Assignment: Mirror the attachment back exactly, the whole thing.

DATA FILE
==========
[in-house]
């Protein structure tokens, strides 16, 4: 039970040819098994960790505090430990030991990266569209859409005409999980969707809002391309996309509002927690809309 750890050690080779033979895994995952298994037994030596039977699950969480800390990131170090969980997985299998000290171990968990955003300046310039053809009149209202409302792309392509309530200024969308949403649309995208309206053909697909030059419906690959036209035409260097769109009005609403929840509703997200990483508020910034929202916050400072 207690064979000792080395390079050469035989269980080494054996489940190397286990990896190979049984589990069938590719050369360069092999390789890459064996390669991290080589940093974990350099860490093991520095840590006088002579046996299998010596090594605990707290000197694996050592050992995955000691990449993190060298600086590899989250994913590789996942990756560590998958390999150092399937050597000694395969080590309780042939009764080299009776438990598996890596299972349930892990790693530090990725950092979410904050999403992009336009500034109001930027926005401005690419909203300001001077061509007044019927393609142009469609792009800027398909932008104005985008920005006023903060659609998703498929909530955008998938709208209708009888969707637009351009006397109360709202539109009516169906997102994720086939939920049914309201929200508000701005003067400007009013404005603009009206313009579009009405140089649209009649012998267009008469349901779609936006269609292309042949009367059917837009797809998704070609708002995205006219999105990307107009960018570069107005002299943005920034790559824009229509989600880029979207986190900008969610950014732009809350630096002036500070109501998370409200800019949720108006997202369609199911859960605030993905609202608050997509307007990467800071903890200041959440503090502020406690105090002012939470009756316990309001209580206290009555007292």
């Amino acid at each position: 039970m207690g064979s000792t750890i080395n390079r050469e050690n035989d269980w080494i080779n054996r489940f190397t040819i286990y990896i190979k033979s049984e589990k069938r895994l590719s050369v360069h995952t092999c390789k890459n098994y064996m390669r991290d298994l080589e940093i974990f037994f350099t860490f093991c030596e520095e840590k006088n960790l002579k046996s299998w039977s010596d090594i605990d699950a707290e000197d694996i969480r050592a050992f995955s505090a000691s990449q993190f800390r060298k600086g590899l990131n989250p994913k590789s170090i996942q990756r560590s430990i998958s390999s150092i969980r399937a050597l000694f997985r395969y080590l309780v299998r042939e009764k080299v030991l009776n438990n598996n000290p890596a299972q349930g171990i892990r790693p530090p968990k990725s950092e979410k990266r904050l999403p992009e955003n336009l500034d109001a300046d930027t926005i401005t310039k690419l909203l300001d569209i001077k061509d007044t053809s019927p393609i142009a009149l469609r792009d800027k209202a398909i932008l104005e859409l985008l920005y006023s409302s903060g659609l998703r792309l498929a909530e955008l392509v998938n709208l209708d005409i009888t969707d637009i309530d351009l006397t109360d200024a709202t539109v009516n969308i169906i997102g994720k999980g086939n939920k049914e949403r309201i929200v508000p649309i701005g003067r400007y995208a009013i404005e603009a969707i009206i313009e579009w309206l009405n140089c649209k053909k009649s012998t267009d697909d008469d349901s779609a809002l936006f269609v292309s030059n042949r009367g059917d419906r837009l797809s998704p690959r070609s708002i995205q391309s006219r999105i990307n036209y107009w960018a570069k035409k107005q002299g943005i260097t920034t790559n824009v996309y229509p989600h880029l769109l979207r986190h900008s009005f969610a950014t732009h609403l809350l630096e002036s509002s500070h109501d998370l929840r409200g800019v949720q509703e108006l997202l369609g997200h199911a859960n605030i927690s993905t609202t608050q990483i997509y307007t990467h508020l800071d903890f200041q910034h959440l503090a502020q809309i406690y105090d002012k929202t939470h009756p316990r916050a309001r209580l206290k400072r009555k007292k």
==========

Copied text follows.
[in-house]
């Protein structure tokens, strides 16, 4: 039970040819098994960790505090430990030991990266569209859409005409999980969707809002391309996309509002927690809309 750890050690080779033979895994995952298994037994030596039977699950969480800390990131170090969980997985299998000290171990968990955003300046310039053809009149209202409302792309392509309530200024969308949403649309995208309206053909697909030059419906690959036209035409260097769109009005609403929840509703997200990483508020910034929202916050400072 207690064979000792080395390079050469035989269980080494054996489940190397286990990896190979049984589990069938590719050369360069092999390789890459064996390669991290080589940093974990350099860490093991520095840590006088002579046996299998010596090594605990707290000197694996050592050992995955000691990449993190060298600086590899989250994913590789996942990756560590998958390999150092399937050597000694395969080590309780042939009764080299009776438990598996890596299972349930892990790693530090990725950092979410904050999403992009336009500034109001930027926005401005690419909203300001001077061509007044019927393609142009469609792009800027398909932008104005985008920005006023903060659609998703498929909530955008998938709208209708009888969707637009351009006397109360709202539109009516169906997102994720086939939920049914309201929200508000701005003067400007009013404005603009009206313009579009009405140089649209009649012998267009008469349901779609936006269609292309042949009367059917837009797809998704070609708002995205006219999105990307107009960018570069107005002299943005920034790559824009229509989600880029979207986190900008969610950014732009809350630096002036500070109501998370409200800019949720108006997202369609199911859960605030993905609202608050997509307007990467800071903890200041959440503090502020406690105090002012939470009756316990309001209580206290009555007292």
């Amino acid at each position: 039970m207690g064979s000792t750890i080395n390079r050469e050690n035989d269980w080494i080779n054996r489940f190397t040819i286990y990896i190979k033979s049984e589990k069938r895994l590719s050369v360069h995952t092999c390789k890459n098994y064996m390669r991290d298994l080589e940093i974990f037994f350099t860490f093991c030596e520095e840590k006088n960790l002579k046996s299998w039977s010596d090594i605990d699950a707290e000197d694996i969480r050592a050992f995955s505090a000691s990449q993190f800390r060298k600086g590899l990131n989250p994913k590789s170090i996942q990756r560590s430990i998958s390999s150092i969980r399937a050597l000694f997985r395969y080590l309780v299998r042939e009764k080299v030991l009776n438990n598996n000290p890596a299972q349930g171990i892990r790693p530090p968990k990725s950092e979410k990266r904050l999403p992009e955003n336009l500034d109001a300046d930027t926005i401005t310039k690419l909203l300001d569209i001077k061509d007044t053809s019927p393609i142009a009149l469609r792009d800027k209202a398909i932008l104005e859409l985008l920005y006023s409302s903060g659609l998703r792309l498929a909530e955008l392509v998938n709208l209708d005409i009888t969707d637009i309530d351009l006397t109360d200024a709202t539109v009516n969308i169906i997102g994720k999980g086939n939920k049914e949403r309201i929200v508000p649309i701005g003067r400007y995208a009013i404005e603009a969707i009206i313009e579009w309206l009405n140089c649209k053909k009649s012998t267009d697909d008469d349901s779609a809002l936006f269609v292309s030059n042949r009367g059917d419906r837009l797809s998704p690959r070609s708002i995205q391309s006219r999105i990307n036209y107009w960018a570069k035409k107005q002299g943005i260097t920034t790559n824009v996309y229509p989600h880029l769109l979207r986190h900008s009005f969610a950014t732009h609403l809350l630096e002036s509002s500070h109501d998370l929840r409200g800019v949720q509703e108006l997202l369609g997200h199911a859960n605030i927690s993905t609202t608050q990483i997509y307007t990467h508020l800071d903890f200041q910034h959440l503090a502020q809309i406690y105090d002012k929202t939470h009756p316990r916050a309001r209580l206290k400072r009555k007292k």